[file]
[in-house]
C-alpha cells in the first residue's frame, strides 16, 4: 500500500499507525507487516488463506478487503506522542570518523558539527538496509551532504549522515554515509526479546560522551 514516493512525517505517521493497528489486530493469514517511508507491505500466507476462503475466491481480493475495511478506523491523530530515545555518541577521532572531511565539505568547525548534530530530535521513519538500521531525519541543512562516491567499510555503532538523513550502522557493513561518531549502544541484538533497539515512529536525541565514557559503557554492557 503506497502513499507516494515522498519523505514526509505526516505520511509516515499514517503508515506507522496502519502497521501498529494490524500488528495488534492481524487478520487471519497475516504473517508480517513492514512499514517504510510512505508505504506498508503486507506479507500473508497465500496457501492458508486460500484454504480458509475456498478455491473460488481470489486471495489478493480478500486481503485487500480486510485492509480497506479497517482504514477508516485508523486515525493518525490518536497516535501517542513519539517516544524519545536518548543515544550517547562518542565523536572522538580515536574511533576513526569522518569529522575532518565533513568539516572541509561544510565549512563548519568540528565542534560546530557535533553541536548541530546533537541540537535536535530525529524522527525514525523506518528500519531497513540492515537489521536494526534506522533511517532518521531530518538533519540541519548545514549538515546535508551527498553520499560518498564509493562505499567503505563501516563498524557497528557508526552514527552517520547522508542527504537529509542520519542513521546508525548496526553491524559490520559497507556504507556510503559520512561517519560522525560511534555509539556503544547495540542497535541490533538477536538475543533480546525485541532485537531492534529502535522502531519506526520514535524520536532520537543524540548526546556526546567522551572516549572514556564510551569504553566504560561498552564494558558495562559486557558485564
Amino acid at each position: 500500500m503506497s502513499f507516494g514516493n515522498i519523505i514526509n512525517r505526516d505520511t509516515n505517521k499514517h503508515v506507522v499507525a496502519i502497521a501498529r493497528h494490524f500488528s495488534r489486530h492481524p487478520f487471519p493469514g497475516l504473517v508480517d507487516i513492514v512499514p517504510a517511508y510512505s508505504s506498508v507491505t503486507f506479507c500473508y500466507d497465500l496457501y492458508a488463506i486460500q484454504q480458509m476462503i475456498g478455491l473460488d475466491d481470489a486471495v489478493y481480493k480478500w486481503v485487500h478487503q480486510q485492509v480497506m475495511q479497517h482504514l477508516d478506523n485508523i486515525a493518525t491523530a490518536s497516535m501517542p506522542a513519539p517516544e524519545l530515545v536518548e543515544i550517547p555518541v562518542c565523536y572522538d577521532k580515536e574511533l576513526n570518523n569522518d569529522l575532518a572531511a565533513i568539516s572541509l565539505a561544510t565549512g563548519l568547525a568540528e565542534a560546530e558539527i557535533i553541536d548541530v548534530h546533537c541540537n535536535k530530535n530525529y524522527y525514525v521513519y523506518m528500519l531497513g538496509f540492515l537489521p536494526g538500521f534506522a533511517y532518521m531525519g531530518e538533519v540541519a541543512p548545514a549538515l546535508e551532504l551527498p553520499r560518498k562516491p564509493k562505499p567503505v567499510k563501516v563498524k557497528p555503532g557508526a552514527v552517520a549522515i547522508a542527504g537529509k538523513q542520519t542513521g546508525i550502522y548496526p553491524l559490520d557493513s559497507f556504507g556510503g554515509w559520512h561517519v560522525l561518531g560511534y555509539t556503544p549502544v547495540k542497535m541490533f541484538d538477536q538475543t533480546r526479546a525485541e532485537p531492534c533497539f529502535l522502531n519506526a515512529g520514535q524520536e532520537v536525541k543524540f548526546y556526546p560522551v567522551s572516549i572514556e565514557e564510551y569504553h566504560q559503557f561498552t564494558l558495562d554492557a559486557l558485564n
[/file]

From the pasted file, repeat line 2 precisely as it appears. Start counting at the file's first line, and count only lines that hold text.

C-alpha cells in the first residue's frame, strides 16, 4: 500500500499507525507487516488463506478487503506522542570518523558539527538496509551532504549522515554515509526479546560522551 514516493512525517505517521493497528489486530493469514517511508507491505500466507476462503475466491481480493475495511478506523491523530530515545555518541577521532572531511565539505568547525548534530530530535521513519538500521531525519541543512562516491567499510555503532538523513550502522557493513561518531549502544541484538533497539515512529536525541565514557559503557554492557 503506497502513499507516494515522498519523505514526509505526516505520511509516515499514517503508515506507522496502519502497521501498529494490524500488528495488534492481524487478520487471519497475516504473517508480517513492514512499514517504510510512505508505504506498508503486507506479507500473508497465500496457501492458508486460500484454504480458509475456498478455491473460488481470489486471495489478493480478500486481503485487500480486510485492509480497506479497517482504514477508516485508523486515525493518525490518536497516535501517542513519539517516544524519545536518548543515544550517547562518542565523536572522538580515536574511533576513526569522518569529522575532518565533513568539516572541509561544510565549512563548519568540528565542534560546530557535533553541536548541530546533537541540537535536535530525529524522527525514525523506518528500519531497513540492515537489521536494526534506522533511517532518521531530518538533519540541519548545514549538515546535508551527498553520499560518498564509493562505499567503505563501516563498524557497528557508526552514527552517520547522508542527504537529509542520519542513521546508525548496526553491524559490520559497507556504507556510503559520512561517519560522525560511534555509539556503544547495540542497535541490533538477536538475543533480546525485541532485537531492534529502535522502531519506526520514535524520536532520537543524540548526546556526546567522551572516549572514556564510551569504553566504560561498552564494558558495562559486557558485564